Heritage Minister Contradicts CRTC Chair on Bill C-11 User Content, Accuses Tories of ‘Misinformation’

By Noé Chartier
Noé Chartier
Noé Chartier
Noé Chartier is an Epoch Times reporter based in Montreal. Twitter: @NChartierET Gettr: @nchartieret
June 7, 2022 Updated: June 8, 2022

Is user-generated content covered by the Liberal government’s revamping of the Broadcasting Act through Bill C-11? It depends who you ask.

When Heritage Minister Pablo Rodriguez testified before the House of Commons Standing Committee on Canadian Heritage on June 6, he insisted several times that Canadians who post content online should not be worried about falling under the regulating powers of the Canadian Radio-television Telecommunications Commission (CRTC).

“Absolutely, it is not,” Rodriguez answered when asked by Liberal MP Anthony Housefather if content is regulated by Section 4.2 of the bill.

“There’s people that try to make others believe that the CRTC is there, and the government through the CRTC, that we want to know what people produce, and if the videos are fine or not, and if we’re not happy with it, we’re going to take it offline. No, no,” said Rodriguez.

“The CRTC said it before: They’re not interested in that content. The only thing we’re looking at is what becomes part of commercial content, and that is defined in criteria 4.2.”

CRTC Chair Ian Scott, who testified before different parliamentary committees in recent days, echoed Rodriguez’s remark that the CRTC is not interested in regulating user-generated content, but contradicted him on what powers the bill provides.

“[Section] 4.2 allows the CRTC to prescribe by regulation user-uploaded content subject to very explicit criteria. That is also in the act,” Scott told the House of Commons Standing Committee on Canadian Heritage on June 1.

On May 18, he told the same committee that “as constructed, there is a provision that would allow us to do it [regulate user-generated content] as required.”

In short, Section 4.2 of the bill says content will fall under CRTC regulations if it is uploaded to a platform and generates revenues, if it can be found on different platforms, and if it has been assigned a unique identifier.

Conservative MP Rachel Thomas pressed Rodriguez repeatedly during the June 6 committee meeting on the issue of revenue, and asked if there would be a determined threshold.

“What is that revenue that you’re looking for in order to know whether or not it’s going to be regulated?” she asked.

“It has nothing to do with a number,” Rodriguez said, implying that anything generating any kind of revenue would fall under regulation.


Rodriguez told the committee he is concerned about the “amount of misinformation” shared by some Conservatives around Bill C-11.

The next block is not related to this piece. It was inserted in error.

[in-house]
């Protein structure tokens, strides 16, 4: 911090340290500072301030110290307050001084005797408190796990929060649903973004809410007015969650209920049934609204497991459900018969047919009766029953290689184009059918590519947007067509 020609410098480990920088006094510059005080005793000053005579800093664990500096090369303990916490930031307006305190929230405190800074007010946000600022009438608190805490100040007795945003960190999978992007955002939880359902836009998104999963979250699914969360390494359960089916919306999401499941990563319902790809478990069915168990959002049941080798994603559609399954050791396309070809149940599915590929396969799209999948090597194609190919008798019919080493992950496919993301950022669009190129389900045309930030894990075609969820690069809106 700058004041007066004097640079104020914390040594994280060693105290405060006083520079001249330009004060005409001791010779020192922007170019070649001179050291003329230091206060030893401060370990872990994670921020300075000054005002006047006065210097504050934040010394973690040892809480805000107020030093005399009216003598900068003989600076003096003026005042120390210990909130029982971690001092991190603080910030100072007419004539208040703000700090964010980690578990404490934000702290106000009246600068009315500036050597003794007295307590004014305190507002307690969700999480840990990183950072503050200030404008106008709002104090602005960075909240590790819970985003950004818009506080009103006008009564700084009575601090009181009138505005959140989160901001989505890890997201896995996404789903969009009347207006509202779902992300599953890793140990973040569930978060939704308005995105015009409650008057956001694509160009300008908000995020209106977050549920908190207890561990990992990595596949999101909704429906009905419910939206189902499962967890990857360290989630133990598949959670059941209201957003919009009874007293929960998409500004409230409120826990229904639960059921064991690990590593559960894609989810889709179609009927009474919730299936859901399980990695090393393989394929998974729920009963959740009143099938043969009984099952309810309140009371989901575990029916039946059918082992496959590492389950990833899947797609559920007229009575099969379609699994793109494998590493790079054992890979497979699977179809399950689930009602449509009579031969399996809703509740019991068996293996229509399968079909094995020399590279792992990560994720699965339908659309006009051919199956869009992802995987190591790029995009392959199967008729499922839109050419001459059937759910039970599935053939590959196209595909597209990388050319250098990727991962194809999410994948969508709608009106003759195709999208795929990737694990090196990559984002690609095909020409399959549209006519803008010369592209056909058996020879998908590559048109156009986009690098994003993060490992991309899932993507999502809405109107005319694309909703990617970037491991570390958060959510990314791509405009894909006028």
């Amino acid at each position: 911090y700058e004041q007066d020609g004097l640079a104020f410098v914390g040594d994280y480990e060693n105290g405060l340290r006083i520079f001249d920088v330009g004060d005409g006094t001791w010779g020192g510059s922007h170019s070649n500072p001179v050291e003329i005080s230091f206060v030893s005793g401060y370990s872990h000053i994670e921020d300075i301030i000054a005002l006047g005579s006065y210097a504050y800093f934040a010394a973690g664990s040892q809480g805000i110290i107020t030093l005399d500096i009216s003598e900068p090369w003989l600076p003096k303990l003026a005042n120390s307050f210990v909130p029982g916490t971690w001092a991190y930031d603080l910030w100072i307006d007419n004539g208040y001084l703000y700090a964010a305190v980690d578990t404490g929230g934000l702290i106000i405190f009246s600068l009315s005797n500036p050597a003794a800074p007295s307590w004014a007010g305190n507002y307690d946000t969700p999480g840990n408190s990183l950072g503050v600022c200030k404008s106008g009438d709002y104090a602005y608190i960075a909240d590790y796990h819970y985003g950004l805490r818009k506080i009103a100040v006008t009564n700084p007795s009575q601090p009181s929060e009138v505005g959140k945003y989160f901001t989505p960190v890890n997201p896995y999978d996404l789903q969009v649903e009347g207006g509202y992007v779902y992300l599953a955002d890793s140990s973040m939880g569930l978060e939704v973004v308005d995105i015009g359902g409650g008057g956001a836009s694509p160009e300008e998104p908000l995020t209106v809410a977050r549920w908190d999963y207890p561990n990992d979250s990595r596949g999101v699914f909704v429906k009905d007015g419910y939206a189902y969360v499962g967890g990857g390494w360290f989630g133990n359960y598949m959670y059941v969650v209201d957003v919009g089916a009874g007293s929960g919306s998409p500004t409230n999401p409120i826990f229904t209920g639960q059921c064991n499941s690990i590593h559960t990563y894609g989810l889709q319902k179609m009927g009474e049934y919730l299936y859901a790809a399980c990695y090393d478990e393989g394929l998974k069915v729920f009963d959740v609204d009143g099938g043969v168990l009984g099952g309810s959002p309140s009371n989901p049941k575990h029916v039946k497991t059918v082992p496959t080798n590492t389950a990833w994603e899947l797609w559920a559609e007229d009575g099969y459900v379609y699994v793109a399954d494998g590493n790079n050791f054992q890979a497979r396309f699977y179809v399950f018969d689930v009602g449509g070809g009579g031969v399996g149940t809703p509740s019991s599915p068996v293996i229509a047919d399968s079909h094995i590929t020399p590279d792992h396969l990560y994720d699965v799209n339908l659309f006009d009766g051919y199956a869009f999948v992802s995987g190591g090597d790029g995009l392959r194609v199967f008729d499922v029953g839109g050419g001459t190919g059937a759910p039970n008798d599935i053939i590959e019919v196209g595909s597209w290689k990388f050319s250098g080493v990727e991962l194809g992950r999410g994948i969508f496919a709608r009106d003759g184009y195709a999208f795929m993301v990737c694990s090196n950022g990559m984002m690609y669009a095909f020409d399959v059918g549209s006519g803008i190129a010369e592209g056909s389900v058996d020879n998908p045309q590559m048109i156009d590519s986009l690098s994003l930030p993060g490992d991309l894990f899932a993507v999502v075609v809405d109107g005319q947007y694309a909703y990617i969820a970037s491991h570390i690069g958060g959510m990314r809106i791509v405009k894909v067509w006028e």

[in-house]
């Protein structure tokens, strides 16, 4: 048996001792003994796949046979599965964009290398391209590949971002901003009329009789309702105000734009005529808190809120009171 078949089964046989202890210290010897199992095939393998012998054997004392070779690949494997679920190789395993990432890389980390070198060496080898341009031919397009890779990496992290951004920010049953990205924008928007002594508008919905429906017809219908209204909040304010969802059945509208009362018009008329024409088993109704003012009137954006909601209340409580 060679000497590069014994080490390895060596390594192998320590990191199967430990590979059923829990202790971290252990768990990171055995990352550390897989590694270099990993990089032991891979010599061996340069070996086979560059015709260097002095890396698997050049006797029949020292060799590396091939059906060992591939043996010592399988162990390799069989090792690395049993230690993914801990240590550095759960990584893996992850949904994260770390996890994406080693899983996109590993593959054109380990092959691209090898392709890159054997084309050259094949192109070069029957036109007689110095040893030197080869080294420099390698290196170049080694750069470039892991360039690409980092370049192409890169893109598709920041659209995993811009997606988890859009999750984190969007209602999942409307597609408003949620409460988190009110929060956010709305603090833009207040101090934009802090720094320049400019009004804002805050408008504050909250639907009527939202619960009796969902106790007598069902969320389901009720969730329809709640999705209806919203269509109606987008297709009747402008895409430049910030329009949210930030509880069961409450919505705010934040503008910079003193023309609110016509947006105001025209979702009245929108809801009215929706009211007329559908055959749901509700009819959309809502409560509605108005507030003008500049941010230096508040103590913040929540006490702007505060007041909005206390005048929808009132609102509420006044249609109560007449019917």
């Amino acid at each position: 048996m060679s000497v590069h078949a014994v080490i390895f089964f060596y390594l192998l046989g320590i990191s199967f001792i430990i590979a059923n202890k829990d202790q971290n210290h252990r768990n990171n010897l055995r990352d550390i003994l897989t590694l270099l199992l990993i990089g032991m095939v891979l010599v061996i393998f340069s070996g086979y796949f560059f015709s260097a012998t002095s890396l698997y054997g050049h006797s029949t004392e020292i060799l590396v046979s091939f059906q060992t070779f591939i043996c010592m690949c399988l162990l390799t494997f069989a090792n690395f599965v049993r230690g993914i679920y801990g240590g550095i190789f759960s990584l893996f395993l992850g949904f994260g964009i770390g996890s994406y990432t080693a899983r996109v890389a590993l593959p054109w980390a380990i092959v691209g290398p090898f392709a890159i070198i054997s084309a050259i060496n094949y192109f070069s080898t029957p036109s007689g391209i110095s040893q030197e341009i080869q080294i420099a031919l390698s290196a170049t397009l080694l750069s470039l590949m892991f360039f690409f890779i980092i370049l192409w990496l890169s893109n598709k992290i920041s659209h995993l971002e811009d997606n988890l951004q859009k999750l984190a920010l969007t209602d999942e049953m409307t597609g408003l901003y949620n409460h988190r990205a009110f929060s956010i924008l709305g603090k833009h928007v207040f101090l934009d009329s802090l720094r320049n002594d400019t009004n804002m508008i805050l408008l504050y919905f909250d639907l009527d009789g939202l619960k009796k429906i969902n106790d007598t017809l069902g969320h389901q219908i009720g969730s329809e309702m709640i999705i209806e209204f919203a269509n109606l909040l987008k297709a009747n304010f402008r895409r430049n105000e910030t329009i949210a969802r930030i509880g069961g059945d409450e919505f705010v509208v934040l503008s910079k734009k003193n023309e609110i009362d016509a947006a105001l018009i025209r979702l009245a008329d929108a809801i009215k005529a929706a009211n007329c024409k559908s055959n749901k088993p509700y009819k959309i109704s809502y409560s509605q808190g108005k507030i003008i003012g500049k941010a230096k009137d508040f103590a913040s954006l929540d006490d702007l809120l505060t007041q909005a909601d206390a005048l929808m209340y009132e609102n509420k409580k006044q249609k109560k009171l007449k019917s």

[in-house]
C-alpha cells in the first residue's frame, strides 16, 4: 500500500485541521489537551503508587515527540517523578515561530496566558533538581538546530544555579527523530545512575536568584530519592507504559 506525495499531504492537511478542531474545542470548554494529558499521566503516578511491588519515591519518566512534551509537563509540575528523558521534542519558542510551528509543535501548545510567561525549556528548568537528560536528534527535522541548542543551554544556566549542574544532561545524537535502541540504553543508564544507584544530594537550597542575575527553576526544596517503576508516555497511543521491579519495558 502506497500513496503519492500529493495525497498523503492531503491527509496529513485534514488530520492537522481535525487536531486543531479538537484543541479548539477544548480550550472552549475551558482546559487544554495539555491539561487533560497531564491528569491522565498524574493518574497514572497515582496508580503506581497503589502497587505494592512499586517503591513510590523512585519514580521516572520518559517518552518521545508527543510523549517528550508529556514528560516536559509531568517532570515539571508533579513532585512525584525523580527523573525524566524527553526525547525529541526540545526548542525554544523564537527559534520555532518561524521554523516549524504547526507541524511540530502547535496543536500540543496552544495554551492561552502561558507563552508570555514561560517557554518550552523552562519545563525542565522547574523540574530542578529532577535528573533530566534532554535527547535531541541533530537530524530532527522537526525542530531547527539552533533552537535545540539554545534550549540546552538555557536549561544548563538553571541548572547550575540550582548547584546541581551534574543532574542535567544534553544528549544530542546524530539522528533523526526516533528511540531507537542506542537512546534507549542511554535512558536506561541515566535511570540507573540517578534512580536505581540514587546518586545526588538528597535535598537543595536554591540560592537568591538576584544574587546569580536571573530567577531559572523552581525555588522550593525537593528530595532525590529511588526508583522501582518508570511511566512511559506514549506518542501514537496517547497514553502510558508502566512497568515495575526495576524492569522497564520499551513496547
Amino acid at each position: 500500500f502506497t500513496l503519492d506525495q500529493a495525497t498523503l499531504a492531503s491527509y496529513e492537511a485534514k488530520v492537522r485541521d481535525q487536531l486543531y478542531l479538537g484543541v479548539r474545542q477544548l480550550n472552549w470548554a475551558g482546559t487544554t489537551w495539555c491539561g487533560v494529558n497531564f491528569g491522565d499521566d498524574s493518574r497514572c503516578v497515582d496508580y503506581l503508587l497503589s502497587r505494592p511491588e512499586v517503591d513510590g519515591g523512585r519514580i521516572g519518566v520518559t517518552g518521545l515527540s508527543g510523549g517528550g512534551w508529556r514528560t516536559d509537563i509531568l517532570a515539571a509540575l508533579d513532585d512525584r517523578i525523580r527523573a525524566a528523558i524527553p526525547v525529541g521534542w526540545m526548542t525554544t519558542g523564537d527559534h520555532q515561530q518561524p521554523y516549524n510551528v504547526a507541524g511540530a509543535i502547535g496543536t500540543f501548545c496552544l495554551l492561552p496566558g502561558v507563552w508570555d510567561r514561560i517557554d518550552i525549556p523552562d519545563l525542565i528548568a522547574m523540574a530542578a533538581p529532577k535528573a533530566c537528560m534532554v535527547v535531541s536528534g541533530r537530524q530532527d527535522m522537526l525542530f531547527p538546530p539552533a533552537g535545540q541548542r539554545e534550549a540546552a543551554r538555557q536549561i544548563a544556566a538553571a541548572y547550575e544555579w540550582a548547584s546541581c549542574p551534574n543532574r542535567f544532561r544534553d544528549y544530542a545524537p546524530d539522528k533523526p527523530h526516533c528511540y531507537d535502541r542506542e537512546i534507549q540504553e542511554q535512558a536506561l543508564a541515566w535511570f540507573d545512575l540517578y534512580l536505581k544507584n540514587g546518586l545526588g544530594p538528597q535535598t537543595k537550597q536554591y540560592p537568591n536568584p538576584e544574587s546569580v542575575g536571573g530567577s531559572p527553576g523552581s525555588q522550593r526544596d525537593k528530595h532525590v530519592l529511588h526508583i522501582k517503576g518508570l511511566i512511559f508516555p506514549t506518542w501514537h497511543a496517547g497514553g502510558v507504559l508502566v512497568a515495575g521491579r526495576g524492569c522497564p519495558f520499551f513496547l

“They take this bill and they create a parallel debate about things that don’t exist in the bill. That is what worries me,” he said.

University of Ottawa law professor Michael Geist, however, says Rodriguez’s denials about user content regulation “ring hollow” and seem like a “classic case of gaslighting.”

“His defence falls apart on close examination of the bill,” wrote Geist on his website on June 7.

“Numerous witnesses, including digital creators, Internet platforms, and industry associations, have all expressed concerns about the issue. Rather than respond to them, Rodriguez and the government implausibly deny that the issue exists at all.”

Conservative MP and Canadian heritage critic John Nater said on June 6 his party is proposing amendments to the bill, including the removal of Section 4.2 and “any provision that enables the inclusion of User Generated Content.”

Nater also wants to see a financial cap on the size of businesses the bill will be applied to.

“What has become obvious is that C-11 cannot be allowed to proceed in its current form,” Nater said in a statement.

The Liberals have framed C-11 as a means to level the playing field between Canadian media producers and large streaming giants, and to protect Canadian culture.

Rodriguez says the bill will support artists, promote job creation in the cultural sector, make Canadian content more accessible, and force streaming platforms to contribute to Canadian culture.

The heritage minister said the bill will provide the government with $1 billion in annual revenue.

“The objectives are clear: more money for indigenous productions and marginalized communities, in both official languages,” he said regarding how the government intends to spend that money.

Noé Chartier is an Epoch Times reporter based in Montreal. Twitter: @NChartierET Gettr: @nchartieret